For reasons that we won't go into here, the number 13 is considered unlucky by some. Yet, for us, it's always been just the opposite, and in fact, this week The Checker Maven completes 13 years of uninterrupted, no-fail on-time weekly publication. It's a record we're proud of, and we hope to be able to carry on until our projected wrap-up at the 15 year mark.
To celebrate our 13th anniversary, we turn to Richard Fortman's Basic Checkers and explore one aspect of Ballot No. 13: 9-13 23-19 5-9. It's a reasonably balanced ballot, with maybe a little advantage to White.
(22-18 also a good choice instead of 27-23.)
Black is lucky; there are actually four moves to draw at this point. Mr. Fortman gives 11-15, which is arguably the best, but it isn't the only one. 9-14 or 11-16 or 10-14 instead of 11-15 also draw.
Fortman calls the first two probable White wins but they are all draws, though perhaps rather narrow ones.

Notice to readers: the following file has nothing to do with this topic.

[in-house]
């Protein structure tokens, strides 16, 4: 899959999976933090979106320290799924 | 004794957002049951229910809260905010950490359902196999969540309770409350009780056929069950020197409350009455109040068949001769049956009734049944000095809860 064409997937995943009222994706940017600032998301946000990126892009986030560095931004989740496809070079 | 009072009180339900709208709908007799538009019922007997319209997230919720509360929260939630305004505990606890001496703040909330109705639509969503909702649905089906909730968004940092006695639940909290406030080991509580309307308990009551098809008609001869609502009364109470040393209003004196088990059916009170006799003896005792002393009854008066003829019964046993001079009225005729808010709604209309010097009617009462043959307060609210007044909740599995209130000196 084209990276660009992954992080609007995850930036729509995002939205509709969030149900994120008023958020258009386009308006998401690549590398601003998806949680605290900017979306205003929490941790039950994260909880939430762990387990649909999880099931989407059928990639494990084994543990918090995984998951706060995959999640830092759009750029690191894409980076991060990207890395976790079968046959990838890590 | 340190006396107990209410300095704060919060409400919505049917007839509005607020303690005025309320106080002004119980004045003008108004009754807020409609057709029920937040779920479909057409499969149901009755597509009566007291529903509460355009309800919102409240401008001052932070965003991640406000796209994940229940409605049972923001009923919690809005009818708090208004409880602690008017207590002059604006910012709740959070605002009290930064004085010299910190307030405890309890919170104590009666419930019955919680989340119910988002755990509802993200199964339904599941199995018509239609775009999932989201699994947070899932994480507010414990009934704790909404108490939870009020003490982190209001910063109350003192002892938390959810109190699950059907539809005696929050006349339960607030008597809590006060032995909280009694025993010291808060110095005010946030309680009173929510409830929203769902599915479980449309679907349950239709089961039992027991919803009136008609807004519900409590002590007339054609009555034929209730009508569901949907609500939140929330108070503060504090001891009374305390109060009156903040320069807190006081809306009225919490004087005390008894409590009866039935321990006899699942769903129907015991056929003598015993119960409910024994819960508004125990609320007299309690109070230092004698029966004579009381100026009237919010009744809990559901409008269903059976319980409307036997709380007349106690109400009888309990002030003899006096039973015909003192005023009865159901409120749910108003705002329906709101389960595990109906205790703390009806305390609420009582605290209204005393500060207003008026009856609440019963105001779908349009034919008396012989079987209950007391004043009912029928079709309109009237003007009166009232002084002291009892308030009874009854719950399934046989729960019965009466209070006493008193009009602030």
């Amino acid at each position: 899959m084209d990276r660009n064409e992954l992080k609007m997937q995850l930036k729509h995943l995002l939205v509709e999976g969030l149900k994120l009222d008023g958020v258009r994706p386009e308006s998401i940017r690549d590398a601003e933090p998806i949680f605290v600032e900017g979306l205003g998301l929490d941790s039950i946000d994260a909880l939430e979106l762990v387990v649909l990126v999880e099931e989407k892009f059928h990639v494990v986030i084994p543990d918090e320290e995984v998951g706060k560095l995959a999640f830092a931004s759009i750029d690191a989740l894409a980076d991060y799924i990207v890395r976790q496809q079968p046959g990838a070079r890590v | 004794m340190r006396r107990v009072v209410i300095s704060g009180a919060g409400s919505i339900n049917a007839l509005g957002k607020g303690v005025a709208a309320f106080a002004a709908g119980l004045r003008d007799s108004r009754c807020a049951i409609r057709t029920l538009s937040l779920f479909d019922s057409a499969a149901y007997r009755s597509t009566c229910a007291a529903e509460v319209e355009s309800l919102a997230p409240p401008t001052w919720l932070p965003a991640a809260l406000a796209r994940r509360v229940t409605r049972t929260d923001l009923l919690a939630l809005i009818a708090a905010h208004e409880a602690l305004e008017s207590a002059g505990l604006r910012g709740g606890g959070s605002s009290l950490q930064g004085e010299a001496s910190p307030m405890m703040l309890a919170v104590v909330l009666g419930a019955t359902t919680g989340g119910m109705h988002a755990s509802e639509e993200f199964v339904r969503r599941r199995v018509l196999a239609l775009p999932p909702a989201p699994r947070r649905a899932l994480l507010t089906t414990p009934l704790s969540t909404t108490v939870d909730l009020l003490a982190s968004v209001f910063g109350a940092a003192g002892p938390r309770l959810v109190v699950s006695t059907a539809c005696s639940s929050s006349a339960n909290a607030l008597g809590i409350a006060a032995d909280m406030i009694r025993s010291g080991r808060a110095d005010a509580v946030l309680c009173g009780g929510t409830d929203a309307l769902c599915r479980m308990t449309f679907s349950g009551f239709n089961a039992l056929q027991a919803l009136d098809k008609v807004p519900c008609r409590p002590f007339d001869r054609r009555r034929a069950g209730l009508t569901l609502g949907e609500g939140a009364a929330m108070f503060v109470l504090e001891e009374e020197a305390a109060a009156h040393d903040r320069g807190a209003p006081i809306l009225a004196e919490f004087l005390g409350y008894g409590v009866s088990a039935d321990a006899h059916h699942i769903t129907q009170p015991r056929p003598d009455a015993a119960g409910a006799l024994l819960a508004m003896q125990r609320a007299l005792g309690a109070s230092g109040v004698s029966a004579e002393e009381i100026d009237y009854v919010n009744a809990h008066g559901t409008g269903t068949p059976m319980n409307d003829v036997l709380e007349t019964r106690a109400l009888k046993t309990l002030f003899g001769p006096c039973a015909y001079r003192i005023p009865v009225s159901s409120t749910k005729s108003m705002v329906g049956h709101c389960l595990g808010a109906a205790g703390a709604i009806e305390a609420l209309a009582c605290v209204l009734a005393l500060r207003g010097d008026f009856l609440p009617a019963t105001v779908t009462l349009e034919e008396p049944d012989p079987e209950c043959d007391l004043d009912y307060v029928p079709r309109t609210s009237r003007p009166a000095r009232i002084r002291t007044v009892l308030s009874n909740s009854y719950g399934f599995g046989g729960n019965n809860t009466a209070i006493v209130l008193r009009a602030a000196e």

For the purpose of today's study, let's consider 11-16 with the likely reply 22-18.
In the book, Mr. Fortman gives 16-20 as Black's next move. This gives White a substantial edge, and though we wouldn't yet call it a White win, Black is going to face a hard time.
What should Black play instead to ensure a draw? Can you sketch out a possible line of play?
We're asking you to match wits with one of the great checker analysts of all time. But it's a great exercise, and, luckily, clicking on Read More will show you the solution.
Let's follow the KingsRow opening book:
and nothing is going to prevent a draw.
If you didn't get this, don't feel bad. This is more than a bit subtle but it shows off the depth and beauty of our game. It's what, at Checker Maven, we've endeavored to do for the past 13 years: bring you something about checkers each and every week and keep the greatness of the game in the public eye. We hope we've succeeded, at least a little.